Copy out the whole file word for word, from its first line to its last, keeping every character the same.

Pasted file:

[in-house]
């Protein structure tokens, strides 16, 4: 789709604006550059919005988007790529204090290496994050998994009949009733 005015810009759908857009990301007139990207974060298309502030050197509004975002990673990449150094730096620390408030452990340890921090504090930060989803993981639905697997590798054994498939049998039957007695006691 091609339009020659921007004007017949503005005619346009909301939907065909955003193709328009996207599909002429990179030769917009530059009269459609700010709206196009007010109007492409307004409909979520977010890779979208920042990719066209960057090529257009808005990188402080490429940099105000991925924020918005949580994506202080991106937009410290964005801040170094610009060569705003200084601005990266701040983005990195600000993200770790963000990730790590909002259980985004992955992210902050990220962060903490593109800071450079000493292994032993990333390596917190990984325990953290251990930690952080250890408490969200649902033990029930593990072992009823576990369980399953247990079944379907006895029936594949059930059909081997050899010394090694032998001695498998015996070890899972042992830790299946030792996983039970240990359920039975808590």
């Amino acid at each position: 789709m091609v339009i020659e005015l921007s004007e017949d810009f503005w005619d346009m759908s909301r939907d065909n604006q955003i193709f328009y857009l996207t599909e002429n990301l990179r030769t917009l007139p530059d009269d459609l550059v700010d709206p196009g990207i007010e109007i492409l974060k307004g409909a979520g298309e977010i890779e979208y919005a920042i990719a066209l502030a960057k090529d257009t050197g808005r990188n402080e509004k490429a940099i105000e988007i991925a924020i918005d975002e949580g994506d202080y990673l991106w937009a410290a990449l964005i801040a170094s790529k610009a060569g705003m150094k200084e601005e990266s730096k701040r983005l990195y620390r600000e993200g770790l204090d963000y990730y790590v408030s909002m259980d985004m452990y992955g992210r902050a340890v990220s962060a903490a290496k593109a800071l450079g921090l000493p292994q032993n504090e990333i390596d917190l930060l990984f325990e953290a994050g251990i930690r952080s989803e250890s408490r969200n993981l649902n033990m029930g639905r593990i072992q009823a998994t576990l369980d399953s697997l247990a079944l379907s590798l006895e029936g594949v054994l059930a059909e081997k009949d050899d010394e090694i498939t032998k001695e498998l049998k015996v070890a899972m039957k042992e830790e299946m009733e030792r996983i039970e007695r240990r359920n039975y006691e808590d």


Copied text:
[in-house]
């Protein structure tokens, strides 16, 4: 789709604006550059919005988007790529204090290496994050998994009949009733 005015810009759908857009990301007139990207974060298309502030050197509004975002990673990449150094730096620390408030452990340890921090504090930060989803993981639905697997590798054994498939049998039957007695006691 091609339009020659921007004007017949503005005619346009909301939907065909955003193709328009996207599909002429990179030769917009530059009269459609700010709206196009007010109007492409307004409909979520977010890779979208920042990719066209960057090529257009808005990188402080490429940099105000991925924020918005949580994506202080991106937009410290964005801040170094610009060569705003200084601005990266701040983005990195600000993200770790963000990730790590909002259980985004992955992210902050990220962060903490593109800071450079000493292994032993990333390596917190990984325990953290251990930690952080250890408490969200649902033990029930593990072992009823576990369980399953247990079944379907006895029936594949059930059909081997050899010394090694032998001695498998015996070890899972042992830790299946030792996983039970240990359920039975808590």
């Amino acid at each position: 789709m091609v339009i020659e005015l921007s004007e017949d810009f503005w005619d346009m759908s909301r939907d065909n604006q955003i193709f328009y857009l996207t599909e002429n990301l990179r030769t917009l007139p530059d009269d459609l550059v700010d709206p196009g990207i007010e109007i492409l974060k307004g409909a979520g298309e977010i890779e979208y919005a920042i990719a066209l502030a960057k090529d257009t050197g808005r990188n402080e509004k490429a940099i105000e988007i991925a924020i918005d975002e949580g994506d202080y990673l991106w937009a410290a990449l964005i801040a170094s790529k610009a060569g705003m150094k200084e601005e990266s730096k701040r983005l990195y620390r600000e993200g770790l204090d963000y990730y790590v408030s909002m259980d985004m452990y992955g992210r902050a340890v990220s962060a903490a290496k593109a800071l450079g921090l000493p292994q032993n504090e990333i390596d917190l930060l990984f325990e953290a994050g251990i930690r952080s989803e250890s408490r969200n993981l649902n033990m029930g639905r593990i072992q009823a998994t576990l369980d399953s697997l247990a079944l379907s590798l006895e029936g594949v054994l059930a059909e081997k009949d050899d010394e090694i498939t032998k001695e498998l049998k015996v070890a899972m039957k042992e830790e299946m009733e030792r996983i039970e007695r240990r359920n039975y006691e808590d």